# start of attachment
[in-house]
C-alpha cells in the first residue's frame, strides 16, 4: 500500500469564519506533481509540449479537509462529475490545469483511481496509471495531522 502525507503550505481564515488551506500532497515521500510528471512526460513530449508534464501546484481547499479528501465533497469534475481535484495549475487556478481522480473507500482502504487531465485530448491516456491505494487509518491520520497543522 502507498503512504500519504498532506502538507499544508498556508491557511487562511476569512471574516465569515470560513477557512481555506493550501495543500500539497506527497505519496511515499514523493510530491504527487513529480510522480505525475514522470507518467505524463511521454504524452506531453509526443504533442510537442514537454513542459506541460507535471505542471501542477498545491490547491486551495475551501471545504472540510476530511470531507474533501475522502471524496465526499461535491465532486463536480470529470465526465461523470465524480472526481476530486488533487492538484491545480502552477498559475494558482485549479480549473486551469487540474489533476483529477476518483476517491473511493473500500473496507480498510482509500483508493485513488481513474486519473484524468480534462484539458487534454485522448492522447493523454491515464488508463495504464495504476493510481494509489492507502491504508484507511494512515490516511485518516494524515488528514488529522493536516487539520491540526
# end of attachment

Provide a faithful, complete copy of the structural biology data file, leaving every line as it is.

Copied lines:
[in-house]
C-alpha cells in the first residue's frame, strides 16, 4: 500500500469564519506533481509540449479537509462529475490545469483511481496509471495531522 502525507503550505481564515488551506500532497515521500510528471512526460513530449508534464501546484481547499479528501465533497469534475481535484495549475487556478481522480473507500482502504487531465485530448491516456491505494487509518491520520497543522 502507498503512504500519504498532506502538507499544508498556508491557511487562511476569512471574516465569515470560513477557512481555506493550501495543500500539497506527497505519496511515499514523493510530491504527487513529480510522480505525475514522470507518467505524463511521454504524452506531453509526443504533442510537442514537454513542459506541460507535471505542471501542477498545491490547491486551495475551501471545504472540510476530511470531507474533501475522502471524496465526499461535491465532486463536480470529470465526465461523470465524480472526481476530486488533487492538484491545480502552477498559475494558482485549479480549473486551469487540474489533476483529477476518483476517491473511493473500500473496507480498510482509500483508493485513488481513474486519473484524468480534462484539458487534454485522448492522447493523454491515464488508463495504464495504476493510481494509489492507502491504508484507511494512515490516511485518516494524515488528514488529522493536516487539520491540526